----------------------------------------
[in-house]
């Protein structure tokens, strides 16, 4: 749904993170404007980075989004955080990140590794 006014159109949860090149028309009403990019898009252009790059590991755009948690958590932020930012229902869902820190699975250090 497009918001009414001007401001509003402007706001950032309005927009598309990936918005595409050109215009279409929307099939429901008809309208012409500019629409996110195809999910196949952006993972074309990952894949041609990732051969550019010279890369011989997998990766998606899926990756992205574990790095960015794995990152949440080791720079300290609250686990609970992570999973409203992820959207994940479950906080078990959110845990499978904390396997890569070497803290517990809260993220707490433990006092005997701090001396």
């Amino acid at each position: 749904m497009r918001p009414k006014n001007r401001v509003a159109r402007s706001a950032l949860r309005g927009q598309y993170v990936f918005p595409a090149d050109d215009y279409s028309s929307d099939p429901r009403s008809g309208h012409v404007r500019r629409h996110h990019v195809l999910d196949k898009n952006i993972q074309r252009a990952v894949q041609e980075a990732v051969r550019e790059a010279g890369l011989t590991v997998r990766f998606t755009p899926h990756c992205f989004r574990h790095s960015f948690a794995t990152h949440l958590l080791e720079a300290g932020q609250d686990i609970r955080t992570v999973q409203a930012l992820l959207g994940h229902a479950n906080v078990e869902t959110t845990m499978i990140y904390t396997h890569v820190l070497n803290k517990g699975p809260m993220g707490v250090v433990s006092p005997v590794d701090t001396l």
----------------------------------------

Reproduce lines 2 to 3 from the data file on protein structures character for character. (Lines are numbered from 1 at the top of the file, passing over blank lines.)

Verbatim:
């Protein structure tokens, strides 16, 4: 749904993170404007980075989004955080990140590794 006014159109949860090149028309009403990019898009252009790059590991755009948690958590932020930012229902869902820190699975250090 497009918001009414001007401001509003402007706001950032309005927009598309990936918005595409050109215009279409929307099939429901008809309208012409500019629409996110195809999910196949952006993972074309990952894949041609990732051969550019010279890369011989997998990766998606899926990756992205574990790095960015794995990152949440080791720079300290609250686990609970992570999973409203992820959207994940479950906080078990959110845990499978904390396997890569070497803290517990809260993220707490433990006092005997701090001396």
């Amino acid at each position: 749904m497009r918001p009414k006014n001007r401001v509003a159109r402007s706001a950032l949860r309005g927009q598309y993170v990936f918005p595409a090149d050109d215009y279409s028309s929307d099939p429901r009403s008809g309208h012409v404007r500019r629409h996110h990019v195809l999910d196949k898009n952006i993972q074309r252009a990952v894949q041609e980075a990732v051969r550019e790059a010279g890369l011989t590991v997998r990766f998606t755009p899926h990756c992205f989004r574990h790095s960015f948690a794995t990152h949440l958590l080791e720079a300290g932020q609250d686990i609970r955080t992570v999973q409203a930012l992820l959207g994940h229902a479950n906080v078990e869902t959110t845990m499978i990140y904390t396997h890569v820190l070497n803290k517990g699975p809260m993220g707490v250090v433990s006092p005997v590794d701090t001396l």